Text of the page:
Whether you think Donald Trump is sane, crazy, presidential, or the biggest clown under the GOP tent, one thing everyone can agree on is that The Donald is the commander and chief of personal finance. And recently, he proved it yet again with insights that many homeowners wondering whether it’s time to refinance would do well to hear.
Donald Trump told CNBC "I love low interest rates," but for the good of the nation, rates should be higher.
“I’m just saying, at some point, you have to raise interest rates,” he said, referring to the fact that the Federal Reserve has been keeping rates low for too long. Trump predicted the Fed would be forced to raise interest rates after the next presidential election.
The Donald Was (Half) Right
Trump was dead on about the Fed having to raise interest rates, but he was off about when they’d do it: On December 16 2015, the Federal Reserve raised interest rates for the first time in almost a decade. The rate hike was a quarter percentage point – not enough to instill panic, but enough to make a good case for refinancing and locking in a low rate sooner rather than later.
One reason is that the raise in rates is likely only the first the Fed will. The Fed chair, Janet Yellen, suggested that a “gradual” increase in interest rates would follow. The next federal reserve meeting to discuss interest rates is scheduled for November 1-2. In fact, notes from the Federal Reserve’s last meeting on September 1 & 2 mention "some" of those at the meeting "judged that another increase in the federal funds rate was or would soon be warranted”.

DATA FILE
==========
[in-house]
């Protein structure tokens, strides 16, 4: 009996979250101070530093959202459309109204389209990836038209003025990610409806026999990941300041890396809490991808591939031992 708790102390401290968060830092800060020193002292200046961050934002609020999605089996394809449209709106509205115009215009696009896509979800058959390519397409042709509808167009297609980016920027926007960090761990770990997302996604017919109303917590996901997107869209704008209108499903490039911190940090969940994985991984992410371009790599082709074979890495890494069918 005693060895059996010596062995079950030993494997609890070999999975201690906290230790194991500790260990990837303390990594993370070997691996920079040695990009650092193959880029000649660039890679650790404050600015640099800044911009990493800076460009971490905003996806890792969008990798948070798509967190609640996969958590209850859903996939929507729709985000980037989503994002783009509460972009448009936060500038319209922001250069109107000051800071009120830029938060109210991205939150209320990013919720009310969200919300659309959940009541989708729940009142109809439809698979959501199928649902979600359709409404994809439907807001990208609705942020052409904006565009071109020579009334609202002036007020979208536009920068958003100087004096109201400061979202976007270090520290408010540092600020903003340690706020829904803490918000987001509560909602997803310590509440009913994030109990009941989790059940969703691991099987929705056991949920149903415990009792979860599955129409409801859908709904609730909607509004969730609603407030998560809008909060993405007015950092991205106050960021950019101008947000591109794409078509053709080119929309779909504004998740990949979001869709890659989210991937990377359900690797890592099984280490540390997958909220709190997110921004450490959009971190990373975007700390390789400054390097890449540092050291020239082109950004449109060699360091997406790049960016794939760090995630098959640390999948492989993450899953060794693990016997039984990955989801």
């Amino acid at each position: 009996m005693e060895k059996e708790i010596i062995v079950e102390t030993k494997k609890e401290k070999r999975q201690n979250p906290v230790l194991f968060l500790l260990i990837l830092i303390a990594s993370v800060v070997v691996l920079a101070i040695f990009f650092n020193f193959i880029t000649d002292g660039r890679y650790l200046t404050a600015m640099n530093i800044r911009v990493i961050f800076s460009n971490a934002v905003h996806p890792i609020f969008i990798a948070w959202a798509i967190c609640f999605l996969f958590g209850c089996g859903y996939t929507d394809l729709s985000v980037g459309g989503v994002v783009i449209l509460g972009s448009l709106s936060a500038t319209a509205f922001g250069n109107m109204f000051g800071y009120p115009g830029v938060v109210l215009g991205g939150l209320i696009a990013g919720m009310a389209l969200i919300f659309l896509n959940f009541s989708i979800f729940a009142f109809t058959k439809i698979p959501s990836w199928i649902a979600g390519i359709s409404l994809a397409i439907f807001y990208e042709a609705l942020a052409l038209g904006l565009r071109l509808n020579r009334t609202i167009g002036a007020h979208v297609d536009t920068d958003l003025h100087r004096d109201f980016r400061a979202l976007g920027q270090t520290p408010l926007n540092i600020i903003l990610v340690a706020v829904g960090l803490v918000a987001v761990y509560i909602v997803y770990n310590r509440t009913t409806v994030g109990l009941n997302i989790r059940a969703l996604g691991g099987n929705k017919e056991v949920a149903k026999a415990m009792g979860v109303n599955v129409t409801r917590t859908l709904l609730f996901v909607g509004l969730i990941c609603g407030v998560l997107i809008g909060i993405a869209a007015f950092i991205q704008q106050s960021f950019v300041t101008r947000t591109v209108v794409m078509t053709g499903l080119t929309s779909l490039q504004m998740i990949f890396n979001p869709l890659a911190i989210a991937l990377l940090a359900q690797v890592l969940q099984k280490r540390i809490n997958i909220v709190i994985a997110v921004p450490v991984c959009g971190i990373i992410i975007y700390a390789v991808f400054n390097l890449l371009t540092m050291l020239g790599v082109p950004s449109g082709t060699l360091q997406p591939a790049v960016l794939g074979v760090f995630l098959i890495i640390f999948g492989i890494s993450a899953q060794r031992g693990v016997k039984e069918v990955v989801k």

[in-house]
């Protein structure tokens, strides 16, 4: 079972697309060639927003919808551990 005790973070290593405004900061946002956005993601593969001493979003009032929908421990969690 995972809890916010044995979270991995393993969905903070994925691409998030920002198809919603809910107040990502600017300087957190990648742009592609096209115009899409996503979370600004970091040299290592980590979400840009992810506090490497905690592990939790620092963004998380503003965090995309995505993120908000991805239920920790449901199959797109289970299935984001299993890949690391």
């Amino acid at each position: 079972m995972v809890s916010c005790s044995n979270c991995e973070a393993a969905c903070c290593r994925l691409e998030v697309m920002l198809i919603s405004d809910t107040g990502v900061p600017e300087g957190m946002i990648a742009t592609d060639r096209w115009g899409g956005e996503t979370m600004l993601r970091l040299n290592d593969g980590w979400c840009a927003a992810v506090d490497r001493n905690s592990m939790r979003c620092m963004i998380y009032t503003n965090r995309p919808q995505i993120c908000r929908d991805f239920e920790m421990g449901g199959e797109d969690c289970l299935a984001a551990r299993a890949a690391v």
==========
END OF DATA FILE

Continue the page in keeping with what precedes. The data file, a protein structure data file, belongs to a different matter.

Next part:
The Good News: There’s Still Time to Lock in a Low Rate
Will interest rates go up after the next federal reserve meeting in November? Yes, say analysts. Are rates still historically low? Definitely. In fact, it’s still possible to get a 30-year-fixed-rate mortgage for under 4% APR.
So, if you have an adjustable rate mortgage (ARM) or have been considering lowering your existing fixed-rate mortgage, now is the time to act. With the Fed’s plan to gradually increase rates, your chance might not come again for many years.
The Bad News: Waiting Could Cost You
Even a modest jump in interest rates can have big consequences when applied to loans as large as home mortgages. For instance, consider the cost in waiting too long and having interest rates rise by a mere one percent.
The difference between a 30-year, fixed-rate mortgage of $250,000 at 4% APR and one at 5% APR is nearly $150 per month and more than $53,000 over the life of the loan. Even Trump would tell you that’s a decent chunk of change.
The Best News: How to Get the Best Rates
Fortunately, you don’t need Donald Trump to tell you where to get the best interest rates for purchasing a home, or refinancing an existing loan. Sites like LendingTree, one of the nation’s most respected loan comparison websites, help you shop rates to find the best mortgage. Lenders compete to win your business by giving you the best rate and terms, and you choose the loan you want.
It’s a painless, hassle-free way to refinance your home and start saving money before higher interest rates hit. Compare mortgage rates now… before it’s too late.